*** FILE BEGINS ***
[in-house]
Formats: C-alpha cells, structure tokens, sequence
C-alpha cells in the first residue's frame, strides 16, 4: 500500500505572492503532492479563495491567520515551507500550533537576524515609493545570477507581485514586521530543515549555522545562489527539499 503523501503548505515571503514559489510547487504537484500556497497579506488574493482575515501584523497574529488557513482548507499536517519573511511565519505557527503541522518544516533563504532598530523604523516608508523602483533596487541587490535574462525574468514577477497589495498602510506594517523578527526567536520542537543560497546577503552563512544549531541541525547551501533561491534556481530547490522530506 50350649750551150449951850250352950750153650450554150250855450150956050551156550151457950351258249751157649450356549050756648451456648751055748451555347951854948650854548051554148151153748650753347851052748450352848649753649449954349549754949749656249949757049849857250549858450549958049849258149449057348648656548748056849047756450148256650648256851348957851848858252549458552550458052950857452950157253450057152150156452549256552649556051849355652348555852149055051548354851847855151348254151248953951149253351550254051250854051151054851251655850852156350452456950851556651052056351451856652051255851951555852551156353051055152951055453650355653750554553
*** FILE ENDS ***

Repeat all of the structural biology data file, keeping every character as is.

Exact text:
[in-house]
Formats: C-alpha cells, structure tokens, sequence
C-alpha cells in the first residue's frame, strides 16, 4: 500500500505572492503532492479563495491567520515551507500550533537576524515609493545570477507581485514586521530543515549555522545562489527539499 503523501503548505515571503514559489510547487504537484500556497497579506488574493482575515501584523497574529488557513482548507499536517519573511511565519505557527503541522518544516533563504532598530523604523516608508523602483533596487541587490535574462525574468514577477497589495498602510506594517523578527526567536520542537543560497546577503552563512544549531541541525547551501533561491534556481530547490522530506 50350649750551150449951850250352950750153650450554150250855450150956050551156550151457950351258249751157649450356549050756648451456648751055748451555347951854948650854548051554148151153748650753347851052748450352848649753649449954349549754949749656249949757049849857250549858450549958049849258149449057348648656548748056849047756450148256650648256851348957851848858252549458552550458052950857452950157253450057152150156452549256552649556051849355652348555852149055051548354851847855151348254151248953951149253351550254051250854051151054851251655850852156350452456950851556651052056351451856652051255851951555852551156353051055152951055453650355653750554553